Eleventh, listening to music can have a very relaxing effect on the body. Slow-paced instrumental music can induce the relaxation response by helping lower blood pressure and heart rate. Simply listening to the music one enjoys is effective but it will be good not to listen to sentimental or sad songs when one is feeling moody or down. Nature sounds can also be very calming.

Deep breathing

Twelfth, practise deep breathing exercises, which can help activate our parasympathetic nervous system, which in turn controls the relaxation response, allowing us to feel calm and peaceful. There are several types of deep breathing exercises, including diaphragmatic breathing, abdominal breathing, belly breathing and paced respiration. The goal of deep breathing is to focus your awareness on your breath, making it slower and deeper. Progressive muscle relaxation technique would also enable us to feel relaxed. Stepping back from the problem helps clear our head.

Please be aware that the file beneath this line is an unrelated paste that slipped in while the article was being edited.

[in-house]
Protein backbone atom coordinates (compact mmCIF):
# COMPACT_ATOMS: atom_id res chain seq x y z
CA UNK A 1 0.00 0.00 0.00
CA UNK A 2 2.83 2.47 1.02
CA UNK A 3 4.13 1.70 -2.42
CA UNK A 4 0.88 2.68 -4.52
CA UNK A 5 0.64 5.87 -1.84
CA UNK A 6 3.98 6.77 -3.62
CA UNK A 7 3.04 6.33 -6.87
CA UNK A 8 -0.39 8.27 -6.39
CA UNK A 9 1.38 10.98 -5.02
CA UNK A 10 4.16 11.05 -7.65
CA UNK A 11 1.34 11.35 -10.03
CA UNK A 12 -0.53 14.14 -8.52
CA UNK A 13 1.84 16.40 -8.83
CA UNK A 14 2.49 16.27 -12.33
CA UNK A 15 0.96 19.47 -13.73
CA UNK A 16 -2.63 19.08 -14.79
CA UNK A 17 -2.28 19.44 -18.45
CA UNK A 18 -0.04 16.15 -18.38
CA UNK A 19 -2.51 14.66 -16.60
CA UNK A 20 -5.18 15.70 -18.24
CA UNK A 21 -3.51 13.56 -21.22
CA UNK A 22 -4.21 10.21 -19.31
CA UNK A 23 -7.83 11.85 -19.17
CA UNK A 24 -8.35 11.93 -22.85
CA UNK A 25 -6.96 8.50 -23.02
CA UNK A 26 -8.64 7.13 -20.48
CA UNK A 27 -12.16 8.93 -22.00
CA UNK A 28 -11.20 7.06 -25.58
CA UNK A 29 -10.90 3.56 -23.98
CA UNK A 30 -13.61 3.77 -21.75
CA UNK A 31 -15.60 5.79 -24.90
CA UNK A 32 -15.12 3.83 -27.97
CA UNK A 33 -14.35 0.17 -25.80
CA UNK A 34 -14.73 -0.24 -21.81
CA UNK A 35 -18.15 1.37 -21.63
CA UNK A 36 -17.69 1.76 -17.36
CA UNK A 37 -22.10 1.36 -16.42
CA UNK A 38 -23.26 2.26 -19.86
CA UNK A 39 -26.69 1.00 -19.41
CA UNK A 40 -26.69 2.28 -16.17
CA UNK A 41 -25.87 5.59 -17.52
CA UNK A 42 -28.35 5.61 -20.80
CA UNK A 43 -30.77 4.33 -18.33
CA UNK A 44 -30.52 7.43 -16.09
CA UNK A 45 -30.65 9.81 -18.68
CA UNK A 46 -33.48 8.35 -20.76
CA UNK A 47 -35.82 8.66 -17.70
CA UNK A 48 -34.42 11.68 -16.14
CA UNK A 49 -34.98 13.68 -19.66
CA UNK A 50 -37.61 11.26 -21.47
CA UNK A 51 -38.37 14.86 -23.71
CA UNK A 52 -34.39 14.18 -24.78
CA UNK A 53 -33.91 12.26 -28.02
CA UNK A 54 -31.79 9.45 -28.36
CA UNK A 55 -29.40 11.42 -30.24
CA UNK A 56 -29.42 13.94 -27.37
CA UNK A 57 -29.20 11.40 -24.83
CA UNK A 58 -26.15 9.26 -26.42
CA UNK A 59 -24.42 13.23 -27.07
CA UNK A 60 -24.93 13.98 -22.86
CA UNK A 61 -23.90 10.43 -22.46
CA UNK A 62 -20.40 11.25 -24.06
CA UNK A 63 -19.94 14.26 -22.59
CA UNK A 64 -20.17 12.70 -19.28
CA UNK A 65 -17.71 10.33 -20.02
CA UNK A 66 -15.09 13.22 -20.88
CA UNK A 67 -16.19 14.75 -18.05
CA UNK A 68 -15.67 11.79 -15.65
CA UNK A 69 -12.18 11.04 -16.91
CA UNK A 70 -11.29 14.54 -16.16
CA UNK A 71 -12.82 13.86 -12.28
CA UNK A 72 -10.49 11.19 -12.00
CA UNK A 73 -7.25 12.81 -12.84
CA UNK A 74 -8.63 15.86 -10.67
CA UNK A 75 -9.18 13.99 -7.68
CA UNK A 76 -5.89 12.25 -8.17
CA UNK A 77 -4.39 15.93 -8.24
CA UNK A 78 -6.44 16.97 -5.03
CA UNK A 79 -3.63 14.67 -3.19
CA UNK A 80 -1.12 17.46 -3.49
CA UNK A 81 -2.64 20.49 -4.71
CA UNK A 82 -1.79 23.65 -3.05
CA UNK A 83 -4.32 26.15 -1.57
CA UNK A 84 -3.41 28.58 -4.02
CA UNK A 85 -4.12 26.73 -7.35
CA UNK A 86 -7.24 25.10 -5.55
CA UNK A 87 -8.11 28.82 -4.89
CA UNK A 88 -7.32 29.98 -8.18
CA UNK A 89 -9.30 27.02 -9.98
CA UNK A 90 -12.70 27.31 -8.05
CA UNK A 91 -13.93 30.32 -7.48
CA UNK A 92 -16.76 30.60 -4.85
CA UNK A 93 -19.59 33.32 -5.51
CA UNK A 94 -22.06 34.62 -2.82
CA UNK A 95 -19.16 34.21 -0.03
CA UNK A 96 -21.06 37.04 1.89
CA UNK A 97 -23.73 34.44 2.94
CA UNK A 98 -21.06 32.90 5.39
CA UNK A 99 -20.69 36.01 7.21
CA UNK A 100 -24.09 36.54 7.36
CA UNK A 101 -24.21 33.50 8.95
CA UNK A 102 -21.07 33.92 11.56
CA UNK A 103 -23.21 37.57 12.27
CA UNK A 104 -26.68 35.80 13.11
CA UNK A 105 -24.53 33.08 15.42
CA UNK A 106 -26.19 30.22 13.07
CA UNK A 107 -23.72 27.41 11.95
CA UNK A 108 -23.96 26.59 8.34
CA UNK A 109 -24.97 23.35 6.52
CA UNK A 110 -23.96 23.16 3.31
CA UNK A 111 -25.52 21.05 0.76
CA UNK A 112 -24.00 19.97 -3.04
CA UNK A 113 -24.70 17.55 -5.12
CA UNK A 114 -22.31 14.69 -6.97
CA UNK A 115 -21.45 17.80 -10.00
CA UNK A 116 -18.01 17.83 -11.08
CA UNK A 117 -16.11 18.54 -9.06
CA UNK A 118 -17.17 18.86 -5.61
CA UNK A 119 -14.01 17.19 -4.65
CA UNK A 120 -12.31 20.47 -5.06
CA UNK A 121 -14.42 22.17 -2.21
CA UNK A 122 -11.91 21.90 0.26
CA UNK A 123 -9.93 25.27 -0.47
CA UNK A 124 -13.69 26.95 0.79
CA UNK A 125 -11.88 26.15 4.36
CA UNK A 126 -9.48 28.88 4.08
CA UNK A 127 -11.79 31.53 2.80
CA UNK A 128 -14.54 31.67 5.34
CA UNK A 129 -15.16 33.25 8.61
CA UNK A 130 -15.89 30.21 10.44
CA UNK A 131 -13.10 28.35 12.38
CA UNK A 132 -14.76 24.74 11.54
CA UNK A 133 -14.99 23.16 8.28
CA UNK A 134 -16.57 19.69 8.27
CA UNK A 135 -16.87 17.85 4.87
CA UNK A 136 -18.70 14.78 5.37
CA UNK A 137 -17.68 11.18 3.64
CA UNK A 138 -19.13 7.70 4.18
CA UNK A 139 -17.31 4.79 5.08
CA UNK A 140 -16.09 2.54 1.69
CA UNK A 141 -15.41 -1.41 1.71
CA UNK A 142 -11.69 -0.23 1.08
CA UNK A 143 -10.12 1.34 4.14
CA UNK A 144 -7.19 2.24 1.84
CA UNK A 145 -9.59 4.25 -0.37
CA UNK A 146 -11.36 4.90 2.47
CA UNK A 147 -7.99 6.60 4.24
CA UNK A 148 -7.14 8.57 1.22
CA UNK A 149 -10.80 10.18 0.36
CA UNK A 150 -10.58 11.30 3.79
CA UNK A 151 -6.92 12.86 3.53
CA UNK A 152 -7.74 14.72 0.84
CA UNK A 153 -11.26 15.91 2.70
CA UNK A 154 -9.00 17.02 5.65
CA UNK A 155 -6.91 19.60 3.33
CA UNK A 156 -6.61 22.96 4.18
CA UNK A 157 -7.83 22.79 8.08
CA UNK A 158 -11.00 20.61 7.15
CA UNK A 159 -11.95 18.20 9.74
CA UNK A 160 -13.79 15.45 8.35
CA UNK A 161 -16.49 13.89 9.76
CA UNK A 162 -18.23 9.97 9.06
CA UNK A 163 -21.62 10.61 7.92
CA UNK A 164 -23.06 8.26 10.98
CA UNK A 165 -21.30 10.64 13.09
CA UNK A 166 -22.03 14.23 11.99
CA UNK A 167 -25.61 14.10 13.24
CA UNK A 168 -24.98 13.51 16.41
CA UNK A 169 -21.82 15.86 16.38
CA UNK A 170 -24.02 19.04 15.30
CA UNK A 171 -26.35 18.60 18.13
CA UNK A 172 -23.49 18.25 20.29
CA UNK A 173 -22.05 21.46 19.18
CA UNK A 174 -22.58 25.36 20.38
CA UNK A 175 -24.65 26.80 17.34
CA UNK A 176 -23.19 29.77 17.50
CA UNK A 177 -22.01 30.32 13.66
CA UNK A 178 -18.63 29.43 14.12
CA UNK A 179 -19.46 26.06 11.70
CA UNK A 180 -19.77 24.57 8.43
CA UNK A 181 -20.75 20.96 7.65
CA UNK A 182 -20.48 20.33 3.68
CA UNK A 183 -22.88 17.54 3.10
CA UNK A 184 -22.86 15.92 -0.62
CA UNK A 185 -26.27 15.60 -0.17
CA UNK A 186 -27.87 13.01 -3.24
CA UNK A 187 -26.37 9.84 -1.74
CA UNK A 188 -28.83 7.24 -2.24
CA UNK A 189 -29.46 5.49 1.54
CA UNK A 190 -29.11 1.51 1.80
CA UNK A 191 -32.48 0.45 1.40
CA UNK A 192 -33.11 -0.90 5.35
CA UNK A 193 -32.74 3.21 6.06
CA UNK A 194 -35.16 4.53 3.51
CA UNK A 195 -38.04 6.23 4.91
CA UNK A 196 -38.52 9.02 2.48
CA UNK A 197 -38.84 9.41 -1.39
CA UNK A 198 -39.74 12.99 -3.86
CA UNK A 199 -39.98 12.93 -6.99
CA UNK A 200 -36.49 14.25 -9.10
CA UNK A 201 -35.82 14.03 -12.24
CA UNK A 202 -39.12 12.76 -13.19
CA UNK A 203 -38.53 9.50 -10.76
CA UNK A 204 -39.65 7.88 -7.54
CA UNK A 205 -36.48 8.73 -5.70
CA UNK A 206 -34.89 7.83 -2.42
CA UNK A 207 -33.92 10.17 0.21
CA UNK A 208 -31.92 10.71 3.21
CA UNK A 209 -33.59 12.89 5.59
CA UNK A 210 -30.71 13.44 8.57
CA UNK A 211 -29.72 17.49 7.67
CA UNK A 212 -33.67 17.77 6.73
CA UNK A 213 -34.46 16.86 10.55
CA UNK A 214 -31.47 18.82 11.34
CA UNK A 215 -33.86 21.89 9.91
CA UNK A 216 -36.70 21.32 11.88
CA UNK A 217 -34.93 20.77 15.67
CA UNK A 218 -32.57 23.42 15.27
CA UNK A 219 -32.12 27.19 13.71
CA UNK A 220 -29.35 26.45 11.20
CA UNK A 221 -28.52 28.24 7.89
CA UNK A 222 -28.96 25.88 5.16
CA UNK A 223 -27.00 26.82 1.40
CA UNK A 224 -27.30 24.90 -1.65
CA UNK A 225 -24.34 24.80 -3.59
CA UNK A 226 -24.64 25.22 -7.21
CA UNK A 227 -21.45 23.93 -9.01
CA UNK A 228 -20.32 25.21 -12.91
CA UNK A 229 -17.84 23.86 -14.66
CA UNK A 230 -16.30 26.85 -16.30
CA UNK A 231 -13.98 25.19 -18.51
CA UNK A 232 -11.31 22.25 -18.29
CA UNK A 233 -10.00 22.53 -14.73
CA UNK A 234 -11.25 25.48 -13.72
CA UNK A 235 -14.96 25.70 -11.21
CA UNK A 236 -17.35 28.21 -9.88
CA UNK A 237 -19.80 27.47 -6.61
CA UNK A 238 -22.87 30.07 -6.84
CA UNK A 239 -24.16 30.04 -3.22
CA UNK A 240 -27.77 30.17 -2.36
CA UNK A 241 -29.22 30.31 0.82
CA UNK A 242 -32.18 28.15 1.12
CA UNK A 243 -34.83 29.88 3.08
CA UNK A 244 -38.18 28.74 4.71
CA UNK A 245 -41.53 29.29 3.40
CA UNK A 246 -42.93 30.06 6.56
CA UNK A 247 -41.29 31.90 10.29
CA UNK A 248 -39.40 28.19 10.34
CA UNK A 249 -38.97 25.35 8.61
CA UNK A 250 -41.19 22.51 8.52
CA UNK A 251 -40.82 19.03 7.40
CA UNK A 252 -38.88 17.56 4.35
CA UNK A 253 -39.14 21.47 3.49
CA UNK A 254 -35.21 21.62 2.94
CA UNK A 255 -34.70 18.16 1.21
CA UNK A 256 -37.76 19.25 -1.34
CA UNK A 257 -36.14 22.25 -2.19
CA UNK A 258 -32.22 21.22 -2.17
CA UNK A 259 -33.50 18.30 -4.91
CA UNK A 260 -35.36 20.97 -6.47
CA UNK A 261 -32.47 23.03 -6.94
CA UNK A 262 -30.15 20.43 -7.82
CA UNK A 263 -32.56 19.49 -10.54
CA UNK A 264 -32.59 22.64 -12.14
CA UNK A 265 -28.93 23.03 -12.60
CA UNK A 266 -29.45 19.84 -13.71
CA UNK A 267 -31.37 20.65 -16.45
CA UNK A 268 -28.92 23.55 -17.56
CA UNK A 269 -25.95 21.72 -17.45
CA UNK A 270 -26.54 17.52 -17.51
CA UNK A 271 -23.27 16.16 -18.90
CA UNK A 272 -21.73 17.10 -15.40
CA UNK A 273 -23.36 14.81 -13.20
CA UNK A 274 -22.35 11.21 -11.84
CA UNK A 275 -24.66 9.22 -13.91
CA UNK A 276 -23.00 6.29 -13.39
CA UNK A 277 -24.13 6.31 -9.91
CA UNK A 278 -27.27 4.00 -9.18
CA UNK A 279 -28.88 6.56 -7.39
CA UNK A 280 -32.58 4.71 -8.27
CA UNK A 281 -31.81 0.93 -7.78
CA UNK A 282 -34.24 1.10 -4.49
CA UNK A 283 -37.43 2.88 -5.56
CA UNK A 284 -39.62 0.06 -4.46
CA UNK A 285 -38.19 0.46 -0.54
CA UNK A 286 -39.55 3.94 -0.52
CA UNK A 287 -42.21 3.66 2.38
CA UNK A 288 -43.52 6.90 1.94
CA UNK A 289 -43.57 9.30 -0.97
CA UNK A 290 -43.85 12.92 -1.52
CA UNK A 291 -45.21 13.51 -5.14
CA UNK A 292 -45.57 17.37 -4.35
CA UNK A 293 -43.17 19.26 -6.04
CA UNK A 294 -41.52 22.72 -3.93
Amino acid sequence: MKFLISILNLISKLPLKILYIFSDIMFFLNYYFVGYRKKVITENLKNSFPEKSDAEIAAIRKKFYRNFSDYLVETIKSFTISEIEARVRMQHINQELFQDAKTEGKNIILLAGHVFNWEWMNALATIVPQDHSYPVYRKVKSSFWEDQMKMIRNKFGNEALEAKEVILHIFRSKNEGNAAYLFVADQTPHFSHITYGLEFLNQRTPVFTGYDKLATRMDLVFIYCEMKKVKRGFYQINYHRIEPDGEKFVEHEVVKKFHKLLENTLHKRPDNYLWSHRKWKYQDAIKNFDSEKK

Reward yourself!

Thirteenth, reward yourself when you have performed well or completed a task, no matter how minor it is. All of us deserve a pat on the shoulder when we manage to accomplish a task and learn to confront our fears. Reward can be getting a book that we want to read, listening to our favourite song or watching a video clip.

Practice awareness of negative thoughts

Fourteenth, monitor the negative thoughts that constantly appear in our mind. Many anxious people have low self esteem and lots of self doubts. Try to maintain a positive attitude. Make an effort to replace negative thoughts with positive ones. Accept that we cannot control everything that happens in our lives. We also need to put the stressful situation in perspective: Is it really as bad as we think? Do your best. Instead of aiming for perfection, which oftentimes is simply not possible, be proud of however close you get.

Do not be afraid to seek help